A first-of-its-kind study shows that the number of birds in India has seen a sharp decline over the past decade. The situation in Delhi is no different
ON FEBRUARY 22, the Florida Keys weather department recorded a huge patch of yellow and blue dots moving together in the sky. What weather experts thought was an incoming storm or tornado, turned out to be a swarm of birds migrating from the coast of Cuba and Florida, back to their habitats.
This shouldn’t come as a surprise, given that migratory birds do so every year after spending the winter months in warmer climates. At the end of the season they fly back to their homes, but this usually happens at the beginning or middle of March. These days, migration is happening at the end of February, which according to scientists is an alarming sign of climate change.
So, as the world battles climate change, what is the state of our avian population? According to the latest report titled ‘State of Birds in India 2020’, there has been a steep decline of 51% in the population of birds in the country, with 101 species of birds being endangered.
In Delhi, one of the favourite spots of migratory birds and bird watchers alike, the situation is no different from that in the rest of the country. Delhi Forest Department data shows that there has been a decline in the migratory bird population in the city. Around 15,762 migratory birds arrived at the Okhla Bird Sanctuary in 2015-16, while the numbers went down to 15,455 in 2016-17.
Some 15,483 migratory birds were spotted in the bird park in 2017-18, and the numbers went up to 24,347 in 2018-19. “Though there has been an increase in the last year, the number of birds is still not heartening”, says bird watcher and founder of the Delhi Bird Society, Nikhil Devasar.
“The number of migratory birds has come down all over the globe, not just in India”, he reiterates. “Due to global warming, the temperature of their habitats are going up, and hence they have reduced migrating to other parts of the world. Because now the rivers are not freezing, they can easily find food there”, he reasons.
He, however, does blame the rising human population and pollution in the Yamuna floodplains as one of the major reasons why migratory birds are vanishing from the city. These areas see the largest number of migratory birds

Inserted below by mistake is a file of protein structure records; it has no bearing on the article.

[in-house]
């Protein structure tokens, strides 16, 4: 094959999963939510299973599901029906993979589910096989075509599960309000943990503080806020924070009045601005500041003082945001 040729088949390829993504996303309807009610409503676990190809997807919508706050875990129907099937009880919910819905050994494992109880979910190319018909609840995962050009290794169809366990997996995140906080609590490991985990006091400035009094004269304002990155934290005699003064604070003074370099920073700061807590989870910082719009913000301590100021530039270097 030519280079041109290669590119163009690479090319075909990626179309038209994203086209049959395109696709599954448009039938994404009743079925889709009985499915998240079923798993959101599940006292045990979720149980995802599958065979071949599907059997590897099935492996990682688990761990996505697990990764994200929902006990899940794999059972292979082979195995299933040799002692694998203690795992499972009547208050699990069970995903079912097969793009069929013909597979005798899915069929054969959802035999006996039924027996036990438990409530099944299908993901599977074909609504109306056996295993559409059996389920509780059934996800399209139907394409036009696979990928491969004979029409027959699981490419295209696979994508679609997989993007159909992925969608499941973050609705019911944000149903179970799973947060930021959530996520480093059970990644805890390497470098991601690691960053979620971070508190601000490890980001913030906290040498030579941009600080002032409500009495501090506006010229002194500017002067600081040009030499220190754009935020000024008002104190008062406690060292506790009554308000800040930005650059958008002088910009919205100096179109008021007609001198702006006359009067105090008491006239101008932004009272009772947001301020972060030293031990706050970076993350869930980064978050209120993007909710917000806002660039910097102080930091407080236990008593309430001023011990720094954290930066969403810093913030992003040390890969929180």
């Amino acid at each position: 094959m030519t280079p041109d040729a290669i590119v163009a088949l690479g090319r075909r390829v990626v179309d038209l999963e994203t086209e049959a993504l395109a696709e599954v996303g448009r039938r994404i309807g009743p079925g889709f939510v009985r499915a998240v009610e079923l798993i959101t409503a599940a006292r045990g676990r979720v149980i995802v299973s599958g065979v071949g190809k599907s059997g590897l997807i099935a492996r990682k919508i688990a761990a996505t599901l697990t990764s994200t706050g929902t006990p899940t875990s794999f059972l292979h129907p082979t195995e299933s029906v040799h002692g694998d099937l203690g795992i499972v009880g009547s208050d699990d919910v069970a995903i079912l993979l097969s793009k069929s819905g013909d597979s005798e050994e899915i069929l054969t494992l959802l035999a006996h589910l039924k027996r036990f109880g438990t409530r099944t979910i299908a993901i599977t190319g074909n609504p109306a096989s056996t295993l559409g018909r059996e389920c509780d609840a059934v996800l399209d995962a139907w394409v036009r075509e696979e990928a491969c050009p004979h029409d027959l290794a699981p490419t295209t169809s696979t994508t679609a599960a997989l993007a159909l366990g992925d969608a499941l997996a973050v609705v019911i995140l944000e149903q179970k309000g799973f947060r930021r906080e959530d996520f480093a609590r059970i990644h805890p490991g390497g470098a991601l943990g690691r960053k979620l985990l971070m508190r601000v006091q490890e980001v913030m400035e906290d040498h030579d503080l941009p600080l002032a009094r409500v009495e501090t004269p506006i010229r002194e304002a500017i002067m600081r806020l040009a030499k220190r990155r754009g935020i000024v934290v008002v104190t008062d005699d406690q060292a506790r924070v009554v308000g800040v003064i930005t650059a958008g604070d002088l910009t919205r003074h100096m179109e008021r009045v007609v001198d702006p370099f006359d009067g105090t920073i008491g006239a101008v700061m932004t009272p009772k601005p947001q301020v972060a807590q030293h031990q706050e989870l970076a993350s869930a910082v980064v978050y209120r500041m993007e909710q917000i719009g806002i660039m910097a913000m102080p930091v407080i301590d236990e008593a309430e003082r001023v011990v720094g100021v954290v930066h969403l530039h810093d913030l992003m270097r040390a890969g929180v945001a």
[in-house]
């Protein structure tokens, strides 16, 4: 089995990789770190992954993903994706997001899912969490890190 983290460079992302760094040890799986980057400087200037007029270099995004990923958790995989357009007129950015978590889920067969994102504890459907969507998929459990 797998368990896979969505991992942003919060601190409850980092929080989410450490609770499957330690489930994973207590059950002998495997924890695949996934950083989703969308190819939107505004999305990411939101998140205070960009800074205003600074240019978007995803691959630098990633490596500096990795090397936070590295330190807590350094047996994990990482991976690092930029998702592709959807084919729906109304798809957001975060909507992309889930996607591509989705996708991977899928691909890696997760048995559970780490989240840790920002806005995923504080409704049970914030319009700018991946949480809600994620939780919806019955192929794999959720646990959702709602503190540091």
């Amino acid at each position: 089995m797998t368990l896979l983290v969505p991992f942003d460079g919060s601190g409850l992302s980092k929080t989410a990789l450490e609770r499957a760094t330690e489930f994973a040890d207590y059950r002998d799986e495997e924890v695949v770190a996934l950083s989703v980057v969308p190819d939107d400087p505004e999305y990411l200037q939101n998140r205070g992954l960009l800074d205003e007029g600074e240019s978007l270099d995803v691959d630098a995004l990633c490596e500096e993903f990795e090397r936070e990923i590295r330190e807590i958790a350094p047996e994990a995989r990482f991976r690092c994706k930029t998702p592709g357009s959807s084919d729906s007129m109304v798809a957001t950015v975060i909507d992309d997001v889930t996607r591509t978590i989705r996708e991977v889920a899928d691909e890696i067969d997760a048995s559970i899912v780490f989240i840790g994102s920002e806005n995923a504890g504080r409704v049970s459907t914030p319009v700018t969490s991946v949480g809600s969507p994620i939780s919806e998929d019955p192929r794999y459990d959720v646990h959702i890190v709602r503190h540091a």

“Twelve years ago, Sanjay Lake in Mayur Vihar was a favourite destination for migratory birds like northern shoveller, northern pintail, gadwal, common teal, pigeon yellow wagtail, etc, but today the DDA has given fishing contracts to parties, resulting in migratory birds abandoning this lovely jheel”, says V Selvarajan, bird enthusiast and founder of Green Circle.
“This year’s season was not so good for birding. I could not see much of migratory birds like black redstart, red breasted flycatcher which are found in Delhi parks and green areas”, says Selvarajan, “But Sultanpur National Park had a number of Greylag goose, common crane, common starlings — which can be considered a good sign, though not hopeful at all”, he adds.
Studies show that migratory bird species such as common coot, northern shoveler, common pochard, whiskered tern, pied avocet, white-tailed lapwing, oriental darter, citrine wagtail among others have declined in the last five years.
“We used to spot the black redstart and red-breasted flycatcher in their natural habitats from October onwards. Now, they are delaying their visit largely owing to increased air pollution which has lead to global warming, and Delhi is becoming the biggest victim”, says Selvarajan
The rising levels of air pollution is a cause for concern, he admits. “Earlier one could spot rare species like the Eurasian wryneck, long-tailed shrike, paddy field pipit in places like Dwarka, but now they can hardly be spotted”, he says.
“Lack of farsightedness, vanishing water bodies, habitat destruction and large-scale felling of trees has resulted in reduced number of migratory birds”, adds Selvarajan.
The State of India’s Birds study also shows that the number of house sparrows, one of the most common birds found in any city, is now rarely seen or has completely vanished from urban areas like Delhi. However, they are not extinct or endangered but have moved to semi-urban and rural areas.
“Yes, there are a large number of house sparrows in villages or towns in the outskirts of Delhi”, confirms Devasar. “This is mainly because we have destroyed all their habitats and nesting places in the city due to new construction and rapid urbanisation, and hence they have moved to areas where there is more open spaces for them to nest”, he adds.
A huge plot of land in Dwarka, called the Bharat Vandana, which was a hotspot of birds, both local and migratory, and heaven for bird watchers like Selvarajan, has now been taken over by the DDA, which plans to open an amusement park there. This is a major concern for Selvarajan and many bird enthusiasts who fear that the number of birds will further fall due to this.
“Reduced bird population is due to fast urbanisation, concretisation and continued redevelopment plans. I condemn authorities like DDA for encouraging mindless changes of land use. Bharat Vandana in Dwarka is a classic example of how potential biodiversity areas can be converted into amusement parks”, concludes Selvarajan.
Not very amusing for the birds, of course.